Decided: January 17, 1991.
STATE OF NEW JERSEY, PLAINTIFF-RESPONDENT,
TERRY LEE, DEFENDANT-APPELLANT
On appeal from the Superior Court of New Jersey, Law Division, Salem County.
King, Long and Stern. The opinion of the court was delivered by King, P.J.A.D.
[245 NJSuper Page 443] Defendant Terry Lee appeals his conviction after a jury trial for possession of cocaine. Lee challenges the denial of his suppression motion, the denial of his motion for a mistrial concerning the prosecutor's comments made during summation, and his sentence. The first issue on appeal is whether the
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codefendant-driver Raymond Williams' consent to search the vehicle and its contents was binding on Lee, a passenger in Williams' vehicle, and included containers found in the trunk. The second issue concerns whether denial of ownership of a container in the trunk permitted the police to search it. We think the judge incorrectly answered the consent issue in the State's favor. But we affirm the denial of the suppression motion on the separate and independent ground that by denying ownership of the container in which cocaine was found, Lee had relinquished any expectation of privacy in it.
This is the procedural background. In February, 1988 Lee was indicted along with his codefendant Raymond Williams for possession of a controlled dangerous substance on December 14, 1987, in this case a trace amount of cocaine in a shaving kit, in violation of N.J.S.A. 2C:35-10a(1).
In March 1988 Lee filed a motion to suppress the seized cocaine. The Law Division judge issued an opinion from the bench on March 22, 1988 denying the motion on the ground that the search was authorized by Williams' general consent to search the vehicle and its contents.
Williams later pled guilty in early April 1988 and testified for the State at Lee's trial. Williams testified at trial that both he and Lee bought crack and cocaine in New York which they later used; the residue in the vials in the shaving kit was the basis for this prosecution. Williams was later sentenced to probation for one year with credit for 115 days served in the County Jail. At Lee's trial in late April, 1988, the jury returned a verdict of guilty to the single count of the indictment. Lee was sentenced to a three-year prison term and a $1,000 drug enforcement penalty, a $50 lab fee, and a $30 VCCB fine. In addition, his driving privileges were suspended for two years.
The hearing on the motion to suppress established these facts: On December 14, 1987, at about 3 a.m. the car in which defendant Lee was travelling as a passenger was stopped on the Turnpike for speeding. Troopers Costill and Campbell of
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the State Police approached the car and sought the driver's license and the car registration. Williams, the driver and codefendant in this case, produced a driver's license but could not produce the vehicle registration. Costill made a computer check which revealed that the plates were not in Williams' name and belonged on another car.
When Costill told Williams that the plates did not match the car, Williams became "visibly nervous, trembling." Costill then requested a consent to search the car from Williams. Costill informed Williams that he did not have to sign and that he could withdraw his consent at any time during the course of the search. Williams voluntarily gave his consent to search, orally and in writing. The consent form purported to authorize "a complete search of" the vehicle. Though the form did not also mention a search of any containers found in the car, Trooper Costill testified that he told Williams that the search was to include everything found inside the car.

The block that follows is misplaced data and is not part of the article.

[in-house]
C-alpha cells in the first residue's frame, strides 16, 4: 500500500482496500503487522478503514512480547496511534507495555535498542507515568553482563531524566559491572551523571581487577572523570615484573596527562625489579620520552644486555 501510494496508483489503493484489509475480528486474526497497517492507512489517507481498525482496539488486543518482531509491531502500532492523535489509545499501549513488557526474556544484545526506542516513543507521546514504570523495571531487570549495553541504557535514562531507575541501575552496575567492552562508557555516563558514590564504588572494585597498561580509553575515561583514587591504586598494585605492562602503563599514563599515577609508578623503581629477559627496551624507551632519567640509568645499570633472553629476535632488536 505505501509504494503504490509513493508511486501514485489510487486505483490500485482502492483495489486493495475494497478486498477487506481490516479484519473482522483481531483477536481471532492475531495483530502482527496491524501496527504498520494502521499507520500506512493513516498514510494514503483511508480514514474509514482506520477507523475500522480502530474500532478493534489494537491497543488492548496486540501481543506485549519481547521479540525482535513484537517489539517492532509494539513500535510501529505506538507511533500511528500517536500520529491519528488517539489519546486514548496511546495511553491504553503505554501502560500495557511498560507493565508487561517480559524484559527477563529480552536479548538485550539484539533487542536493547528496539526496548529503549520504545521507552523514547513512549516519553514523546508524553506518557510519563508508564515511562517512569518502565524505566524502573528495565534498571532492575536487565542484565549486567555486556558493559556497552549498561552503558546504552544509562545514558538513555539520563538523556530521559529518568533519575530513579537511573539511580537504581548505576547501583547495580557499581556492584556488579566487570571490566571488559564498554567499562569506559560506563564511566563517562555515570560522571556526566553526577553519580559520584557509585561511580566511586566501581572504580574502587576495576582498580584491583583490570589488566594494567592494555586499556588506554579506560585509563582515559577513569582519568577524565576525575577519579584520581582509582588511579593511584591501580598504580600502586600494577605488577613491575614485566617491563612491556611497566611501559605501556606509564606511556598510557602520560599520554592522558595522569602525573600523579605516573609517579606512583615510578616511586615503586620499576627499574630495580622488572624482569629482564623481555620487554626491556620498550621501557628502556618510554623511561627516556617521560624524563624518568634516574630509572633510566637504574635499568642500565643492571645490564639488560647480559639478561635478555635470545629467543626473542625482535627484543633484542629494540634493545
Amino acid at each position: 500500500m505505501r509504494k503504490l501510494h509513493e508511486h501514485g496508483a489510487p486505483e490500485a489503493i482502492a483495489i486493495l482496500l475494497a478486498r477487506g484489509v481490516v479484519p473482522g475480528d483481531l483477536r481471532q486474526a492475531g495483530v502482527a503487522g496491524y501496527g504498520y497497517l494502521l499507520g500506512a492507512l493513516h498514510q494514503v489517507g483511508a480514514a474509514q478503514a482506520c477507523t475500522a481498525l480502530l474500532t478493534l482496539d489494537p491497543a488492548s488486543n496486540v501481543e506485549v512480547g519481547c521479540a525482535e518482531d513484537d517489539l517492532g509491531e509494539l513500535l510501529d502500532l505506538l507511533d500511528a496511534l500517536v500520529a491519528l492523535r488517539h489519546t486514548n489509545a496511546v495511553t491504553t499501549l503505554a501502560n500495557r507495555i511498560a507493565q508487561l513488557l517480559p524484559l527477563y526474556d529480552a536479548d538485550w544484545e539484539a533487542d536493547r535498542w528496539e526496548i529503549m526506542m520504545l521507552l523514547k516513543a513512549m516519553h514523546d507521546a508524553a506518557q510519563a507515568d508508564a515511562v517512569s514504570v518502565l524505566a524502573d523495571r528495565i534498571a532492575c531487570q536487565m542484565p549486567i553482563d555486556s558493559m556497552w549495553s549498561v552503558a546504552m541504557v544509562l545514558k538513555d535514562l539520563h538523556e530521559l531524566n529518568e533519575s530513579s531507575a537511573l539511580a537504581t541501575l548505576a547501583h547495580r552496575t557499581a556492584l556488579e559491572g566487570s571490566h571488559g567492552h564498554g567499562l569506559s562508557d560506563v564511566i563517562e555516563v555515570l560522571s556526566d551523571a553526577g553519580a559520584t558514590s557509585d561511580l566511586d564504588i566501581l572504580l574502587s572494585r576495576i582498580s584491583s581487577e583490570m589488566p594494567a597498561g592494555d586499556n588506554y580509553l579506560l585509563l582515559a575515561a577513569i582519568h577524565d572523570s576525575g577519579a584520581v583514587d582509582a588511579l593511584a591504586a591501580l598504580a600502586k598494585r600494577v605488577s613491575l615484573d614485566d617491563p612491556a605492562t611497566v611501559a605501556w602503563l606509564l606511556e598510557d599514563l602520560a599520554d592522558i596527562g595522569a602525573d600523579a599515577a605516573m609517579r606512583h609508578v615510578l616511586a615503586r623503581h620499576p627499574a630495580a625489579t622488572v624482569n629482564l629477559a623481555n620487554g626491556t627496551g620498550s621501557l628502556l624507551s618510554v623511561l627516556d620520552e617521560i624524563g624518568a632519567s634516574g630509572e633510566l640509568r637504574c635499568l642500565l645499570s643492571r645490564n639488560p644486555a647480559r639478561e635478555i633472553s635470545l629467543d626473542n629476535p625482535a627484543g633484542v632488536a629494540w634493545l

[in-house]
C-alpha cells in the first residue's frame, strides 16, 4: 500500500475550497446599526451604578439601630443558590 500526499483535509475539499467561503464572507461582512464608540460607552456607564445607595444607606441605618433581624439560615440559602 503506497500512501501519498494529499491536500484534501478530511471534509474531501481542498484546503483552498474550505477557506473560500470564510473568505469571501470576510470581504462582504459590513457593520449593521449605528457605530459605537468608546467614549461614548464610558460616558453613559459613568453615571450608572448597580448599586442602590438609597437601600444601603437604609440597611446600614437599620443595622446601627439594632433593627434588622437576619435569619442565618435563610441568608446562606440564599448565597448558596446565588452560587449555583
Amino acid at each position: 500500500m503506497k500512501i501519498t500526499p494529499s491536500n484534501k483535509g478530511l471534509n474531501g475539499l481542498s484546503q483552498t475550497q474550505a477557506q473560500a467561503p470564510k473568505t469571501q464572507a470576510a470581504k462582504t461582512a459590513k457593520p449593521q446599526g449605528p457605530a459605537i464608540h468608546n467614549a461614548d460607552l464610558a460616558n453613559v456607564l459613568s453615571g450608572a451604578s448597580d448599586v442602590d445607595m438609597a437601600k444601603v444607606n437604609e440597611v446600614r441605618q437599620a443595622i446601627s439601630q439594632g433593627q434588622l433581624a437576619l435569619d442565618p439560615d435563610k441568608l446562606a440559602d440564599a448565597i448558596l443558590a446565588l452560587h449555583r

The troopers searched the interior of the vehicle and found nothing. They then searched the trunk where they found two suitcases. Williams claimed ownership of one and defendant claimed ownership of the other. A search of the two suitcases revealed nothing. The troopers then found a zippered shaving kit. When Costill asked them whose kit it was, "they both said they didn't know who that belonged to." Inside the shaving kit the troopers found shaving equipment, 55 vials with residue of what Costill believed was crack, a clear plastic bag with a white powder which he believed to contain cocaine, and a pipe which he believed was used for smoking crack. The lab results revealed that the plastic bag contained baking powder and that a vial contained a trace amount of cocaine.
Lee urges that because the driver Williams disclaimed ownership of the shaving kit in which the cocaine was found, he was without authority to consent to the search of its contents. He asserts that the judge erred in denying his motion to suppress the evidence. The State urges that Williams' consent was valid
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and encompassed the entire car and all of the contents of the car. In the alternative, even if the consent was invalid, the State contends, Lee gave up his expectation of privacy in the kit by denying that it was his.
The judge found that 1) Williams voluntarily signed the consent forms,*fn1 and 2) the consent included a search of the car as well as any containers found inside. Because the consent extended to all of the car's contents, the judge implied, it was of no legal consequence that both occupants disclaimed ownership of the shaving kit. Although the judge did not expressly say so, he necessarily held that Williams' general consent was also binding on Lee. The judge commented:
To rely on a third-party consent to search a container, the State must prove that the consent was obtained from a person with a sufficient relationship to the container. State v. Douglas, 204 N.J. Super. 265, 276, 498 A.2d 364 (App.Div.1985), certif. den. 102 N.J. 378, 508 A.2d 242 (1985) (defendant's mother could consent to a search of his room). The State must show that the third party possessed a "common authority" over the container. Unless the State can show an implied agency or a relationship to the defendant, the State must show that the person consenting had rights of possession over the container equal or superior to the defendant's. 204 N.J. Super. at 277,